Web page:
Key used charitable dollars to convert unused branches to community financial centers, outfitted with computers, printers, internet access, and volunteers from the bank and from an organization that matches experienced retired business people with small businesses which need help. It funded a financial education center at a community college, and increased funding of the United Negro College Fund, establishing scholarship programs and internships in finance.

    Are any of those things unethical because they fit with KeyCorp’s business strategy? I would hope no one would say ‘yes.’

    There are many other examples, but perhaps we can suffice to say that despite the admittedly objectivist argument I present here, companies do perceive a value from their philanthropy — whether as an awareness booster or a “just feels good” perspective. If, as a shareholder, I note that philanthropy isn’t helping advance my company’s goals in some fashion, I’ve got to ask the question…. Otherwise, we’re simply using companies as surrogates for charities…

  3. […] marketing programs colored green, red, pink or purple. If this topic lights your lamp, I expressed other concerns about cause-related marketing back in […]

  4. […] is less about beneficence and more about currying favor with the marketplace. (For more, see my post from last […]

  5. Adam Harris says:

    “Strategic Philanthropy” makes the hair on the back of my neck stand up just a bit when I hear it. The companies that participate in this are looking for tax write offs and public support in my eyes. Maybe I’m not the most trusting person in the world, but is that fire person with his or her boot off in the intersect actually give my $5 to kids in need, or is the old fire engine getting a new set of brakes. I have heard so many stories about the minimal percentage of donations that actually make it to the intended subject that I would rather give a bum on the corner 5 bucks for and see him spend it on a beer, than have the red cross buy a ream of office paper with it.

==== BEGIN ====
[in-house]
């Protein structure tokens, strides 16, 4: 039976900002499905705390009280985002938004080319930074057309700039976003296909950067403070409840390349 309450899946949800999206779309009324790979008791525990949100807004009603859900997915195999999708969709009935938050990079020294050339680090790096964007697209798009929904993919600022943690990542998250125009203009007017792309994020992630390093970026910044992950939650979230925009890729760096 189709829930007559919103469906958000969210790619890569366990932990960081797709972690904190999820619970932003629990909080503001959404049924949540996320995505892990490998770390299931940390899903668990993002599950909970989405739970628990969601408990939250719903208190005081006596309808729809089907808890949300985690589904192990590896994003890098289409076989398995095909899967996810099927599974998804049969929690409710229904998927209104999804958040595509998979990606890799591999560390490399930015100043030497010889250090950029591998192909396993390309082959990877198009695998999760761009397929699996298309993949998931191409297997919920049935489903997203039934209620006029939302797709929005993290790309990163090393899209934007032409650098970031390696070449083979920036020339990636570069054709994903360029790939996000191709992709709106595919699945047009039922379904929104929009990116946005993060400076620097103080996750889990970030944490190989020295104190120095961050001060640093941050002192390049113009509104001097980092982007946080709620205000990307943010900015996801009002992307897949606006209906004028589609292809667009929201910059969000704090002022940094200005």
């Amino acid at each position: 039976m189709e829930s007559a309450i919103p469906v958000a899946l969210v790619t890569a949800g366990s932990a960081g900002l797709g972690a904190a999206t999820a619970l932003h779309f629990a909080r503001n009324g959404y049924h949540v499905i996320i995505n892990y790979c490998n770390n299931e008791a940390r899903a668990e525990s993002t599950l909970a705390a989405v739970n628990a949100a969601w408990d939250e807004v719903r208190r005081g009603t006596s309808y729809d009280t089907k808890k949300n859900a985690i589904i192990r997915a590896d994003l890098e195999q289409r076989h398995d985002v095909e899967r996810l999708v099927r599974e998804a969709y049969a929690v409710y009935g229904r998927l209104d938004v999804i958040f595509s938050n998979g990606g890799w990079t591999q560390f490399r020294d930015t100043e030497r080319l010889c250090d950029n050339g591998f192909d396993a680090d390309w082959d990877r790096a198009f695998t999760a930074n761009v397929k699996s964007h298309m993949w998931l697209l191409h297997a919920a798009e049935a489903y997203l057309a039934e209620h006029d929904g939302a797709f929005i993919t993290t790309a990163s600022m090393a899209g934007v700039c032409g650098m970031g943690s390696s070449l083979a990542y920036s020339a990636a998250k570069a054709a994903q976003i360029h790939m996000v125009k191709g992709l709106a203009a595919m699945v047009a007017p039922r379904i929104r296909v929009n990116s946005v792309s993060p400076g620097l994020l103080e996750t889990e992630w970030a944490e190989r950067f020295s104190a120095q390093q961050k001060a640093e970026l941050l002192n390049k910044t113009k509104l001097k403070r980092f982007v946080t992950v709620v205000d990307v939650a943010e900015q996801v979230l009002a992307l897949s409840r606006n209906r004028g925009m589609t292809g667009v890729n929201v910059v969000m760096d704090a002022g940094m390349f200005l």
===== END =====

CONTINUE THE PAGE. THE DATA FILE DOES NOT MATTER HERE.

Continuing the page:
Anyways that’s getting of the topic at hand, back to ethics. This, to me, is a conflict of interest in the business world. While the good that the company is doing, raising awareness and money for a cause, is positive, is the underlying reason sales? Yes! We live in a capitalist society and nine out of 10 of these companies could care less about the environment, breast cancer, MD and so on. They want you in the store to say “oh Quaker Oats supports little lueage in my city, I’ll buy this over the other brand” and subsequently we pay 20 cents more for our selection.

    Lets revisit the J.D. Rockefeller example from the other day in class. Rockefeller made millions when millionaires were few and far between. So he donated a good amount of the money to various things of his choosing. He didn’t care who knew that he did it, because it was just the right thing to do. Along comes PR and tell J.D. to let the world in on his philanthropy. His image in the history book is for ever changed for the better.

    So these big companies that donate tens of thousands of dollars to charity wouldn’t do it if they didn’t have some value added bonus for spending the money on developing the ad campaigns to raise the money. If large companies were playing by ethical and moral standards they would give without the businesses related strings attached, like increased profits and sales. They would give like J.D. did before PR.